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Aunt Mary's Car: 1920

c.1920, in the vicinity of Merced Falls, Calif. My mother's older sister and her car. Maybe someone here can identify it. From original 116 negative. View full size.

c.1920, in the vicinity of Merced Falls, Calif. My mother's older sister and her car. Maybe someone here can identify it. From original 116 negative. View full size.

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Killer TB

I read with interest the comments on Aunt Mary's pictures and her tuberculosis. Those who wrote that it was a killer are indeed right. My great-grandmother, two great aunts, and one of their sons all died of it within a short time. My grandmother had it when she was pregnant with my mother. She was told that that the baby would either be dead in six months or always immune. Since Mom died at age 72, I guess it was the latter. Her first cousin Edna also had TB and was ill for several years.

The picture is of my grandmother and grandfather in the 1930s. While my grandmother survived TB, she died of a brain aneurysm before I was born.


My family has been going to Henderson Park for 50 years especially at Easter.
My uncle Alvin and Grace Halstead have lived near Merced Falls for almost 30 years.

Many great memories of the time spent there.

Tom Mitchell

Re Merced Falls

Merced Falls was at that time a company lumber town. Aunt Mary was a bookkeeper for the Yosemite Sugar Pine Lumber Company. See her photo with co-workers in "Times of Flu." Aunt Mary and the other unmarried lady employees lived in the Company Hotel. There was housing for families and barracks for the single men. There was a mess hall, pool hall, and a baseball field.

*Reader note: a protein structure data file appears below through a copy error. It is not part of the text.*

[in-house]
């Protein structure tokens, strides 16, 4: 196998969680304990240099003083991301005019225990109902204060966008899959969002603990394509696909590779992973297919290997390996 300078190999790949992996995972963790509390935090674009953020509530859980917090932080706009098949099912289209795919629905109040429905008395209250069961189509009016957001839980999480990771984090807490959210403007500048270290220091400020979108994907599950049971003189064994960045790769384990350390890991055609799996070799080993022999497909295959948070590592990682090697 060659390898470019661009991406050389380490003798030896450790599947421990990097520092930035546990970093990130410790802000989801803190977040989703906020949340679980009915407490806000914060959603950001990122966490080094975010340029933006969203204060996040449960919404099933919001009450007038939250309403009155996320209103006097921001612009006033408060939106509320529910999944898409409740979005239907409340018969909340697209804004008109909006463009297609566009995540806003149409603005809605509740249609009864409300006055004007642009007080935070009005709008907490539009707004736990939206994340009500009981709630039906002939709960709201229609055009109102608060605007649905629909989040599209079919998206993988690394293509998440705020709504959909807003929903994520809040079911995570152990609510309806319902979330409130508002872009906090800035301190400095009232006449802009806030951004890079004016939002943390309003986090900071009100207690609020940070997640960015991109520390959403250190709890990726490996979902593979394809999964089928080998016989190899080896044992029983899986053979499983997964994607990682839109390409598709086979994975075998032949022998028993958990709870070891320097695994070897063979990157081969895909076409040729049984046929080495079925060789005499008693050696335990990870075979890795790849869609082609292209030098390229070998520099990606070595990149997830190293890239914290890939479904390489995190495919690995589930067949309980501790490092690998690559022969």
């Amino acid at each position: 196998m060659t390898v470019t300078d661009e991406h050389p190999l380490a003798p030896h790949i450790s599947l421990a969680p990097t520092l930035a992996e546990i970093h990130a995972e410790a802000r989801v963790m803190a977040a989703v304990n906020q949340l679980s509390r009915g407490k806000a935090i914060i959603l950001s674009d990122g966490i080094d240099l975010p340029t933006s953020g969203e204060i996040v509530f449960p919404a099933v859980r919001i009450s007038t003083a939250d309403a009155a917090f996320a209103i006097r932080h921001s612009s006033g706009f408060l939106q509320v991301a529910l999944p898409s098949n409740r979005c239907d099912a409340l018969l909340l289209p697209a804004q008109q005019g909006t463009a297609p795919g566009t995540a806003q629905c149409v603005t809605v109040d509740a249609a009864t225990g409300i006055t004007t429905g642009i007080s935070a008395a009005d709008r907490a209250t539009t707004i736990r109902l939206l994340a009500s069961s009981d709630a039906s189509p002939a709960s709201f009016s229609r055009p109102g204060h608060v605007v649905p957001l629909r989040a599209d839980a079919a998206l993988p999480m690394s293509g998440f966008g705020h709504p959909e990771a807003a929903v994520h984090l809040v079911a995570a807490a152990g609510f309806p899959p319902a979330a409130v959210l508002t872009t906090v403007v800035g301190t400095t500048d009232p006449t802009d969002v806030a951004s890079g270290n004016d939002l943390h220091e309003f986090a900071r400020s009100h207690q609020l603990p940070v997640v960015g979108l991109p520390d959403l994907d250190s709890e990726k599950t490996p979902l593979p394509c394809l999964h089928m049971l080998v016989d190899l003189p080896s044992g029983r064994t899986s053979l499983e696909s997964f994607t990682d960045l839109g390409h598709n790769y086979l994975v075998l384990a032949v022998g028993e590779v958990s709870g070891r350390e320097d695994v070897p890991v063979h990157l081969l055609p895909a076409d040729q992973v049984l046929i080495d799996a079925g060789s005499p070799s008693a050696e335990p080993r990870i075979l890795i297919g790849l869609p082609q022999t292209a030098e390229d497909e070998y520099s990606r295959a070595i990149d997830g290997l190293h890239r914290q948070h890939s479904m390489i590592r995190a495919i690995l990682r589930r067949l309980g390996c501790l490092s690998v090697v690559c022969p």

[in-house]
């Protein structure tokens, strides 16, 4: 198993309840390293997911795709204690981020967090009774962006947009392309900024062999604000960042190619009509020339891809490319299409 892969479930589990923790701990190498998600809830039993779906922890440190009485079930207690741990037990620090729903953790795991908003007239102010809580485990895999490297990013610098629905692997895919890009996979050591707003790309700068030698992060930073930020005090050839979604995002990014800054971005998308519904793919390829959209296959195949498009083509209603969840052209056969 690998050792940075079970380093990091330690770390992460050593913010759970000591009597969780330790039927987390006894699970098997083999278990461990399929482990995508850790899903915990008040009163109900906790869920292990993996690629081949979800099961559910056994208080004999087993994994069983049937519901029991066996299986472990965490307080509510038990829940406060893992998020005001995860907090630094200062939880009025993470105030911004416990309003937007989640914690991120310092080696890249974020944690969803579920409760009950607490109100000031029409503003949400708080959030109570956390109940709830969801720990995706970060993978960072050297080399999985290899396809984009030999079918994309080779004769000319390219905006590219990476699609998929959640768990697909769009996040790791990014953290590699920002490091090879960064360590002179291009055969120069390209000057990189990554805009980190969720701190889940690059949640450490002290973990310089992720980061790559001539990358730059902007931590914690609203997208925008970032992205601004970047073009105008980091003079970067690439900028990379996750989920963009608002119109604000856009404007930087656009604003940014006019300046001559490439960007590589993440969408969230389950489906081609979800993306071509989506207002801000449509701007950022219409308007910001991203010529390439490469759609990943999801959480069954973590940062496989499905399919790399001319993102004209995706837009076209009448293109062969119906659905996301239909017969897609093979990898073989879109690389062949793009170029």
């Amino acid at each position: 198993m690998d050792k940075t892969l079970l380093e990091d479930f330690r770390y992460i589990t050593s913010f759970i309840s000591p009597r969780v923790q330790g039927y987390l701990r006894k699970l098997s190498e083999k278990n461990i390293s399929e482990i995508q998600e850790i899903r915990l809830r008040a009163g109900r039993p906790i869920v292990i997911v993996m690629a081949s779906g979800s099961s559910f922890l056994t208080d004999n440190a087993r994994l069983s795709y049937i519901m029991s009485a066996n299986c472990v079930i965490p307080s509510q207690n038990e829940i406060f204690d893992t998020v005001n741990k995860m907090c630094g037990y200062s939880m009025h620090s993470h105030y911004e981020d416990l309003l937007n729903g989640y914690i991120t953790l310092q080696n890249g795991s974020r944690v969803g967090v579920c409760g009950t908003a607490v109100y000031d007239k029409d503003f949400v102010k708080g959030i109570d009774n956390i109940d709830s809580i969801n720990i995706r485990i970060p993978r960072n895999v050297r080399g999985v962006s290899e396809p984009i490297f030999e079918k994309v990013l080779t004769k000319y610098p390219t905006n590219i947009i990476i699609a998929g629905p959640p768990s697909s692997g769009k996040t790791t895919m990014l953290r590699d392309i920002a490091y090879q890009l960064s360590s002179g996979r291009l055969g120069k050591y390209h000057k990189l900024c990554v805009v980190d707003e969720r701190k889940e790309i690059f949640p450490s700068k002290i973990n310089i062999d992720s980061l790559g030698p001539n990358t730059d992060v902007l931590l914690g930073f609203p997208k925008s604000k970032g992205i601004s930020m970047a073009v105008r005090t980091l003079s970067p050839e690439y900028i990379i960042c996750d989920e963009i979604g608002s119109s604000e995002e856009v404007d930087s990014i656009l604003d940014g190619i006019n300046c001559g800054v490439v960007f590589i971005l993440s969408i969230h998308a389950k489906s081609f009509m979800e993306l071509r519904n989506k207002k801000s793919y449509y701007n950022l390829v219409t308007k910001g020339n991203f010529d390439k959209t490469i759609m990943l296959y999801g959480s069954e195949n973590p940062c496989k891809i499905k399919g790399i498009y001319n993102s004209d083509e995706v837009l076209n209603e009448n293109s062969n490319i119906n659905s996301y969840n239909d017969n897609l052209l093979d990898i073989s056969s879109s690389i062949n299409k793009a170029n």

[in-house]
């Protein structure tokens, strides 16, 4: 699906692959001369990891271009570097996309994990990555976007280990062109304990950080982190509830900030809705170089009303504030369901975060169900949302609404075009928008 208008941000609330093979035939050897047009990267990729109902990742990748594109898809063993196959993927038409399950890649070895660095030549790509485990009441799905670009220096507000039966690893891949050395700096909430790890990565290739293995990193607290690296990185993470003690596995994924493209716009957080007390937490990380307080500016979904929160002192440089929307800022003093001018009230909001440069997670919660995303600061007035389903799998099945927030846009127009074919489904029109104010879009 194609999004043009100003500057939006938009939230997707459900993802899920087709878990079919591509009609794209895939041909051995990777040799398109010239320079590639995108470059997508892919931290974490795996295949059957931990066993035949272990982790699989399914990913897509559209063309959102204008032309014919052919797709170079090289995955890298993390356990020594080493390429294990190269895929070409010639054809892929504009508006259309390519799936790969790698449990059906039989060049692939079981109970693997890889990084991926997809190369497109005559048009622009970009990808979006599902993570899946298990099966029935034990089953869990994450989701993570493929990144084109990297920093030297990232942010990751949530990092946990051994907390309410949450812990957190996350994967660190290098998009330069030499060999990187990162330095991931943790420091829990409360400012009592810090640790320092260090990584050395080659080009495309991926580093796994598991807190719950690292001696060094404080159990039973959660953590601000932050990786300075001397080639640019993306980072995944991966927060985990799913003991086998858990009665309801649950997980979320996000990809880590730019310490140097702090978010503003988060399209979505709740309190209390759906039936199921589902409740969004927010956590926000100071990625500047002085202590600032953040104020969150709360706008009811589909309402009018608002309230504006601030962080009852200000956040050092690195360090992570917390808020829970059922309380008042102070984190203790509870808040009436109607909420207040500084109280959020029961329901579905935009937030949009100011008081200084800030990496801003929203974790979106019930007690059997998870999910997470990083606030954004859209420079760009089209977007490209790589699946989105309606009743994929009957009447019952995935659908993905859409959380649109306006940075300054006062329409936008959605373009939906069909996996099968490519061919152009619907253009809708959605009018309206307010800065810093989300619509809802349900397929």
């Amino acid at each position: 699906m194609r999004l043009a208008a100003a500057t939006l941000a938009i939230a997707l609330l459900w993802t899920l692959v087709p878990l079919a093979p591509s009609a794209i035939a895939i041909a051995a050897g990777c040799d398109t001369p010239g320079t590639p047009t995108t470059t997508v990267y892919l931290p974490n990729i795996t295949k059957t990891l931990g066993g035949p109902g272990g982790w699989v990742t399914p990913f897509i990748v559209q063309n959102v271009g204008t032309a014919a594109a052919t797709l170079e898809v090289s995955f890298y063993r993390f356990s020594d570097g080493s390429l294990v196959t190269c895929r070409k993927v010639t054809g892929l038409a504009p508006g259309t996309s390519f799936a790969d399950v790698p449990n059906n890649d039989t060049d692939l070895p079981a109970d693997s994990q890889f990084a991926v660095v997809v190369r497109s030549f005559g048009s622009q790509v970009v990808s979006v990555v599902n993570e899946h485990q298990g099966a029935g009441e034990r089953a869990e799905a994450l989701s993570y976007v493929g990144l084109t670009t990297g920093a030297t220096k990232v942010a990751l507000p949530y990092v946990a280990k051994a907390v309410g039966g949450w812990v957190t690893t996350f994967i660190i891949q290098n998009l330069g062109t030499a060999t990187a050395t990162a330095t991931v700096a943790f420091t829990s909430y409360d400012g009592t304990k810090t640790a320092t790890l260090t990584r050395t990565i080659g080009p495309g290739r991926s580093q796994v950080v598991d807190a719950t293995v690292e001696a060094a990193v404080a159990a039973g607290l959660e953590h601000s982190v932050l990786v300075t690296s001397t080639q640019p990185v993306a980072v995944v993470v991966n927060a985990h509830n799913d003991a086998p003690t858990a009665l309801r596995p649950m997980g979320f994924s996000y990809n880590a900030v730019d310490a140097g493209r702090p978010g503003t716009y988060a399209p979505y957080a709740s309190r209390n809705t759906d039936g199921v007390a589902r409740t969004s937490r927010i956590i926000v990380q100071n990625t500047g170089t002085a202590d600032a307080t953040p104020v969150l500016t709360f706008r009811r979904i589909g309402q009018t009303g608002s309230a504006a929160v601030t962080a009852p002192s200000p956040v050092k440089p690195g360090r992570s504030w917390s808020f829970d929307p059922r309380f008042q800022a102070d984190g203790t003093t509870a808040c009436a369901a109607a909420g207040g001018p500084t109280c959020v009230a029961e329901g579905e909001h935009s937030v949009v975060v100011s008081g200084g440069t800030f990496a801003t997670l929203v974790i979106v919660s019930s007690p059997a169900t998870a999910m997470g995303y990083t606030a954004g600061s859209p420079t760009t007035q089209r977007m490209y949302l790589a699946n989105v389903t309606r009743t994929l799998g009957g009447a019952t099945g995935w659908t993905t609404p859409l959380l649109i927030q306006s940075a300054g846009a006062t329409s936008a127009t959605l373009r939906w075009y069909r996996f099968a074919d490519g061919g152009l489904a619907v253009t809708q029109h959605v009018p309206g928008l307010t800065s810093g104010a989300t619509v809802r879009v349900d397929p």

The Lumber company was noted for its Incline Railway system which brought the logs down from the mountains above. The track was 8000 feet long and 3100 feet in height. It started at an elevation of 5000 feet and ended at 1900 ft el. More technical info for train trekkies can be found here.

Aunt Mary married the company town butcher, a young man from a butchering family in England. Later they moved to a house in nearby Snelling. Aunt Mary had moved to Merced Falls from (foggy) San Francisco to live in a drier climate near the mountains, which was thought to be beneficial for tuberculosis. Which it was for a while.

The area today is a county park, the town partly drowned under the waters of Lake McClure, formed by the Merced Falls Diversion Dam.

Merced Falls

Merced Falls, 30 miles east of Merced and just a couple of miles south of Snelling, was quite a place in those days. Mostly gold dredging in the Merced River. Not a lot left today. There was a cement factory there also. It was in the foothills of the Sierra Nevada range. There are still a lot of "potholes" filled with water when the dredge would move on to create another hole. The last time I was there (40 years ago) there was still an old dredge in one of the potholes. Great fishing and frogging.

1917 Model T Roadster

I think the car was a 1917 model year produced around March–April 1917. See the rationale at the Model T Ford Club of America Forum.

Others may see additional items that will alter that recommendation.

Respectfully submitted,

Hap Tucker 1915 Model T Ford touring cut off and made into a pickup truck. Sumter SC.

Mary's Model T